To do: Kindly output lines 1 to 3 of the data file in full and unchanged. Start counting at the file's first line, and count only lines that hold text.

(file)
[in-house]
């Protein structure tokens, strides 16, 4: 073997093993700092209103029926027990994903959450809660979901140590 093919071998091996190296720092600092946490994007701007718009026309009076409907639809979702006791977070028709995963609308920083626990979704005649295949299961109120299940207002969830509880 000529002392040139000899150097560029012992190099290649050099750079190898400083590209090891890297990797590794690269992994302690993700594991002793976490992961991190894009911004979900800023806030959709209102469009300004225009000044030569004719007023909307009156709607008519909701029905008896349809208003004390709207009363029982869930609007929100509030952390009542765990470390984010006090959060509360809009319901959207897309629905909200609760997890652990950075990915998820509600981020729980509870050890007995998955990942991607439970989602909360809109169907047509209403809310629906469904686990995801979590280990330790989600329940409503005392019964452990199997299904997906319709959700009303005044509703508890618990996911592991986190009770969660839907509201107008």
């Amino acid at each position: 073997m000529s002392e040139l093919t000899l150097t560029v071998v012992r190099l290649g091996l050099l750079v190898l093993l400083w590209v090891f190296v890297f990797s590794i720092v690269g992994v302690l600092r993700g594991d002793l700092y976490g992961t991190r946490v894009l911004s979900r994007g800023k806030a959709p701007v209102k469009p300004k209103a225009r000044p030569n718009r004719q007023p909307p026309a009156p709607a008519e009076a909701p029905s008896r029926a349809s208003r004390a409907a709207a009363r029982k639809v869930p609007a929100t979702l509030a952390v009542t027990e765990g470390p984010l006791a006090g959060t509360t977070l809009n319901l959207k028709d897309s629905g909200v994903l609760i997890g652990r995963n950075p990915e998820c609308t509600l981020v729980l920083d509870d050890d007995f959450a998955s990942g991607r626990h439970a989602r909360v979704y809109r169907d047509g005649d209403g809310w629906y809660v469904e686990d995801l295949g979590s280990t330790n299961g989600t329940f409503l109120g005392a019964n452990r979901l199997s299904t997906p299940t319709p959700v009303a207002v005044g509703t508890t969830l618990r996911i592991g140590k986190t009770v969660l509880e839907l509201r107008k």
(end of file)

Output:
[in-house]
């Protein structure tokens, strides 16, 4: 073997093993700092209103029926027990994903959450809660979901140590 093919071998091996190296720092600092946490994007701007718009026309009076409907639809979702006791977070028709995963609308920083626990979704005649295949299961109120299940207002969830509880 000529002392040139000899150097560029012992190099290649050099750079190898400083590209090891890297990797590794690269992994302690993700594991002793976490992961991190894009911004979900800023806030959709209102469009300004225009000044030569004719007023909307009156709607008519909701029905008896349809208003004390709207009363029982869930609007929100509030952390009542765990470390984010006090959060509360809009319901959207897309629905909200609760997890652990950075990915998820509600981020729980509870050890007995998955990942991607439970989602909360809109169907047509209403809310629906469904686990995801979590280990330790989600329940409503005392019964452990199997299904997906319709959700009303005044509703508890618990996911592991986190009770969660839907509201107008």
């Amino acid at each position: 073997m000529s002392e040139l093919t000899l150097t560029v071998v012992r190099l290649g091996l050099l750079v190898l093993l400083w590209v090891f190296v890297f990797s590794i720092v690269g992994v302690l600092r993700g594991d002793l700092y976490g992961t991190r946490v894009l911004s979900r994007g800023k806030a959709p701007v209102k469009p300004k209103a225009r000044p030569n718009r004719q007023p909307p026309a009156p709607a008519e009076a909701p029905s008896r029926a349809s208003r004390a409907a709207a009363r029982k639809v869930p609007a929100t979702l509030a952390v009542t027990e765990g470390p984010l006791a006090g959060t509360t977070l809009n319901l959207k028709d897309s629905g909200v994903l609760i997890g652990r995963n950075p990915e998820c609308t509600l981020v729980l920083d509870d050890d007995f959450a998955s990942g991607r626990h439970a989602r909360v979704y809109r169907d047509g005649d209403g809310w629906y809660v469904e686990d995801l295949g979590s280990t330790n299961g989600t329940f409503l109120g005392a019964n452990r979901l199997s299904t997906p299940t319709p959700v009303a207002v005044g509703t508890t969830l618990r996911i592991g140590k986190t009770v969660l509880e839907l509201r107008k």